Home for the holidays: keeping caregivers and their patients in mind during the holiday season

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Everybody looks forward to the holiday season. The lights, food and family gatherings bring holiday cheer to those around us, and it’s easy to get swept up in the fun and excitement.

However, the holiday season can bring on added stress to those caring for a family member or those working in home care.

Thomas Skurto, a registered nurse who spent two and a half years working in home care before joining MJHS for over a year ago, knows all too well how the holidays can take its toll on caregivers and patients alike.

“Holidays can be stressful for everybody,” said Skurto. “Every caregiver working in home care can easily become overwhelmed while trying to work and focus on their own life.”

It can be easy for us to lean on those who are caring for our loved ones while we’re off shopping and preparing for the holidays. It’s important to remember that caregivers have lives too. If you’re a caregiver and you’re starting to feel overwhelmed by the holiday season, there are resources available to you and the patient to help ease the stress.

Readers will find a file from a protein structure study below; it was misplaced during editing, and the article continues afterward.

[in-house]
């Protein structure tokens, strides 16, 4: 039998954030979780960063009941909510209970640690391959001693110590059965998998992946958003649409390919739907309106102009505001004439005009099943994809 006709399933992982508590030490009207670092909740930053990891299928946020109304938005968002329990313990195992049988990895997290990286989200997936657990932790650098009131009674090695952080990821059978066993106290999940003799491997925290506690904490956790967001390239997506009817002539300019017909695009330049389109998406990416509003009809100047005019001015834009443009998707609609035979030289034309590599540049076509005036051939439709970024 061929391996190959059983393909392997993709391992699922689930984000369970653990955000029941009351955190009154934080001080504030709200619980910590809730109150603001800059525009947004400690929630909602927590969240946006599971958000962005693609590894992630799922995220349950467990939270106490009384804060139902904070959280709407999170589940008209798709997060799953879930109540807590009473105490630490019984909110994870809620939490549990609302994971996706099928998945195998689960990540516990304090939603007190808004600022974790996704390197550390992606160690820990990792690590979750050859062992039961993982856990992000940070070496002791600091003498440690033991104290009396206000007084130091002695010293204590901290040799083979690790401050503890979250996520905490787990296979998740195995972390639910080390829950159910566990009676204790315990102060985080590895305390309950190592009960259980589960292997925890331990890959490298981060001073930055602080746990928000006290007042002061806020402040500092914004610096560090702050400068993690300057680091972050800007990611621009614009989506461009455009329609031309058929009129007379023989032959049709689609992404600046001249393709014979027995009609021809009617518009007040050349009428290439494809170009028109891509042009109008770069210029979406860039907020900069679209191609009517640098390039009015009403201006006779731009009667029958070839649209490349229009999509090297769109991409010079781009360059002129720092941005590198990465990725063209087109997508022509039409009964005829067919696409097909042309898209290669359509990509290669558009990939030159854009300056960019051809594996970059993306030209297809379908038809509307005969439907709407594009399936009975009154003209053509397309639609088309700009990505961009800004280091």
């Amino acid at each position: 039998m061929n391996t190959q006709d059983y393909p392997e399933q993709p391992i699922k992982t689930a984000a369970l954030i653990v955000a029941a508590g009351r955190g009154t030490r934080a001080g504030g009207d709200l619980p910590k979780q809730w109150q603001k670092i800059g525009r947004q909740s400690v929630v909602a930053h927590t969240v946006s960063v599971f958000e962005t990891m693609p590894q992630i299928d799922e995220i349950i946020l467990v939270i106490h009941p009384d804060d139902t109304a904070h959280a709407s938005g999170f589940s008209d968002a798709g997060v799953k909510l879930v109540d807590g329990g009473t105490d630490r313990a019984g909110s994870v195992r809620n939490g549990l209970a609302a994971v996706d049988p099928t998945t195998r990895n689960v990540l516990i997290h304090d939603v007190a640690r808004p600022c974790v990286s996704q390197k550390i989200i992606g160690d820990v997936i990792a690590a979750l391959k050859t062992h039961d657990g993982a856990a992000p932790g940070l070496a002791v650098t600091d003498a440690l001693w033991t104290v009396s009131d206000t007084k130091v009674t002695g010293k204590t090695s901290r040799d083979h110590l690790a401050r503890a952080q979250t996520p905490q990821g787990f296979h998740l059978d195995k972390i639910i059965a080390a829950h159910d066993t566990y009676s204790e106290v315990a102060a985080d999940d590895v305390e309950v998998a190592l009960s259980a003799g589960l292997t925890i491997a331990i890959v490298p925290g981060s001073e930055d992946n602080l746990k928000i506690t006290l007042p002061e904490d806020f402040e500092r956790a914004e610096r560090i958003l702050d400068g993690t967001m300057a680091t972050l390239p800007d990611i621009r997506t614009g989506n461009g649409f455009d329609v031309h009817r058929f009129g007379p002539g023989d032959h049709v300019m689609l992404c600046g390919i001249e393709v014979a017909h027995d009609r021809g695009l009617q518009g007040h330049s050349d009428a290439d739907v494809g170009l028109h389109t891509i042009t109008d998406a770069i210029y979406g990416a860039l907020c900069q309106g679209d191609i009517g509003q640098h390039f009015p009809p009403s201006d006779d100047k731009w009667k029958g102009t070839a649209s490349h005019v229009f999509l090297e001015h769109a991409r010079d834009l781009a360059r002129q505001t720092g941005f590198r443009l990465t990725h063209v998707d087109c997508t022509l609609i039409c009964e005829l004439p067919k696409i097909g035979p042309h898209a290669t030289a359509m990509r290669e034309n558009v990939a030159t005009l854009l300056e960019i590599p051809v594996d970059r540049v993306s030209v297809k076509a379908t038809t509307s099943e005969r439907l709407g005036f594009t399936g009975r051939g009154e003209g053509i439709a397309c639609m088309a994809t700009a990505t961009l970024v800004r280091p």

“Working in home care is a great way to connect people to resources,” said Skurto. “New York is a great place to be because there are more social services than other places of the country. Be aware of what is there to alleviate your burden.”

Patients receiving home care can also feel the burden off the holiday season. As the weather gets colder, it can be more difficult for those who are house-bound most of the time to do day to day activities, such as going to doctor’s appointments or going shopping for groceries. However, it is important that the patient takes their medication and takes care of themselves during the holidays.

It can also be difficult for patients who are celebrating at their home during the holidays. If the festivities are being held at their house, there will be changes to their environment. With decorations that aren’t normally around and multiple generations of family in the house, it can be easy for a patient to fall and be injured.

“Keep in mind of ways to enhance the patient’s safety,” said Skurto. “Be aware of environmental factors. For example, make sure cords from Christmas tree lights are wrapped up to avoid injury. If a patient trips on loose cords, they could exacerbate an existing injury or create a new one.”

There are a couple of easy ways to make sure the patient is safe during the holidays. Keep pathways clear of gifts and other obstructions. Turn off Christmas lights at night and replace old lights with new LED lights to reduce the risk of fire.

Another thing to keep in mind is that the patient is going to want to participate in the fun of holidays. They shouldn’t have to miss out on the fun because of an injury or illness. Keep the patient’s needs in mind, have different food options based on the patient’s diet and have fun!

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